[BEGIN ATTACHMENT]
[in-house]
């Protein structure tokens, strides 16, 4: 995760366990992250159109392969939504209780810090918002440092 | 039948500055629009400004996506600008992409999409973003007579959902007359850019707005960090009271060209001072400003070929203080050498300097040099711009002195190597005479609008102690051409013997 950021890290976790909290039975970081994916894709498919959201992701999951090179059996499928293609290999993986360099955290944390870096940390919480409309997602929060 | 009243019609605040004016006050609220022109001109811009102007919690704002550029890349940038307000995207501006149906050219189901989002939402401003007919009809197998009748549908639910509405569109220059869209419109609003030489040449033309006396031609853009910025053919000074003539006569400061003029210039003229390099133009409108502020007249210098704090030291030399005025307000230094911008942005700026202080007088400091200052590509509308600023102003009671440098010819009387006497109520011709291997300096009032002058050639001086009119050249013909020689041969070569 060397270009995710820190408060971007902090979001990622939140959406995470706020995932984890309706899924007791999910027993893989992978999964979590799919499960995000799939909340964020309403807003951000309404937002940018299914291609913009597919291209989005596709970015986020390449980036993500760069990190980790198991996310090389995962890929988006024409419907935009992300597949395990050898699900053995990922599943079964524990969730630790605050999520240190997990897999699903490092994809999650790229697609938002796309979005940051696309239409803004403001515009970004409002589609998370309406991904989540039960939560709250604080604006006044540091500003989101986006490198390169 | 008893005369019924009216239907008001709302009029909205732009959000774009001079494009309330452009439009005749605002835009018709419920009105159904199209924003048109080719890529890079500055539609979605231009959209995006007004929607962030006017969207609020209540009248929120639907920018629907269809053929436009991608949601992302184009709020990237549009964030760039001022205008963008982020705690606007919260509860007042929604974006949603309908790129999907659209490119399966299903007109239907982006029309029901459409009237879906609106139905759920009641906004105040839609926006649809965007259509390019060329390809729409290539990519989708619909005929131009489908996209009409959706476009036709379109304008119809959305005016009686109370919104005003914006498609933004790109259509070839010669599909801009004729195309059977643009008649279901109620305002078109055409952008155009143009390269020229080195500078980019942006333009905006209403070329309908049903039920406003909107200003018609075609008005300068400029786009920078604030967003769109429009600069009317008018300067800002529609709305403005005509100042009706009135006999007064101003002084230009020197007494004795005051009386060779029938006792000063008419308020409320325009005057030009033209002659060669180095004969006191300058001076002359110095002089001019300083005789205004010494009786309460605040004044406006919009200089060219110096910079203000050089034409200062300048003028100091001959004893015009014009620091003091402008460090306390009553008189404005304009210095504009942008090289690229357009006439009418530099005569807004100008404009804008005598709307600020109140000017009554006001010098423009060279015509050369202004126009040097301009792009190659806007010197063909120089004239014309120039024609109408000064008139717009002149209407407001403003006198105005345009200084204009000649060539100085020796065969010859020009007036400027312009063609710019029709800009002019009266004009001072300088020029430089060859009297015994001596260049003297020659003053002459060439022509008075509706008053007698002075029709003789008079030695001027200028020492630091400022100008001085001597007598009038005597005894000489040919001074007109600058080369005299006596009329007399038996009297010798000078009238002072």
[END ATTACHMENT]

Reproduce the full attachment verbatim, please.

[in-house]
């Protein structure tokens, strides 16, 4: 995760366990992250159109392969939504209780810090918002440092 | 039948500055629009400004996506600008992409999409973003007579959902007359850019707005960090009271060209001072400003070929203080050498300097040099711009002195190597005479609008102690051409013997 950021890290976790909290039975970081994916894709498919959201992701999951090179059996499928293609290999993986360099955290944390870096940390919480409309997602929060 | 009243019609605040004016006050609220022109001109811009102007919690704002550029890349940038307000995207501006149906050219189901989002939402401003007919009809197998009748549908639910509405569109220059869209419109609003030489040449033309006396031609853009910025053919000074003539006569400061003029210039003229390099133009409108502020007249210098704090030291030399005025307000230094911008942005700026202080007088400091200052590509509308600023102003009671440098010819009387006497109520011709291997300096009032002058050639001086009119050249013909020689041969070569 060397270009995710820190408060971007902090979001990622939140959406995470706020995932984890309706899924007791999910027993893989992978999964979590799919499960995000799939909340964020309403807003951000309404937002940018299914291609913009597919291209989005596709970015986020390449980036993500760069990190980790198991996310090389995962890929988006024409419907935009992300597949395990050898699900053995990922599943079964524990969730630790605050999520240190997990897999699903490092994809999650790229697609938002796309979005940051696309239409803004403001515009970004409002589609998370309406991904989540039960939560709250604080604006006044540091500003989101986006490198390169 | 008893005369019924009216239907008001709302009029909205732009959000774009001079494009309330452009439009005749605002835009018709419920009105159904199209924003048109080719890529890079500055539609979605231009959209995006007004929607962030006017969207609020209540009248929120639907920018629907269809053929436009991608949601992302184009709020990237549009964030760039001022205008963008982020705690606007919260509860007042929604974006949603309908790129999907659209490119399966299903007109239907982006029309029901459409009237879906609106139905759920009641906004105040839609926006649809965007259509390019060329390809729409290539990519989708619909005929131009489908996209009409959706476009036709379109304008119809959305005016009686109370919104005003914006498609933004790109259509070839010669599909801009004729195309059977643009008649279901109620305002078109055409952008155009143009390269020229080195500078980019942006333009905006209403070329309908049903039920406003909107200003018609075609008005300068400029786009920078604030967003769109429009600069009317008018300067800002529609709305403005005509100042009706009135006999007064101003002084230009020197007494004795005051009386060779029938006792000063008419308020409320325009005057030009033209002659060669180095004969006191300058001076002359110095002089001019300083005789205004010494009786309460605040004044406006919009200089060219110096910079203000050089034409200062300048003028100091001959004893015009014009620091003091402008460090306390009553008189404005304009210095504009942008090289690229357009006439009418530099005569807004100008404009804008005598709307600020109140000017009554006001010098423009060279015509050369202004126009040097301009792009190659806007010197063909120089004239014309120039024609109408000064008139717009002149209407407001403003006198105005345009200084204009000649060539100085020796065969010859020009007036400027312009063609710019029709800009002019009266004009001072300088020029430089060859009297015994001596260049003297020659003053002459060439022509008075509706008053007698002075029709003789008079030695001027200028020492630091400022100008001085001597007598009038005597005894000489040919001074007109600058080369005299006596009329007399038996009297010798000078009238002072």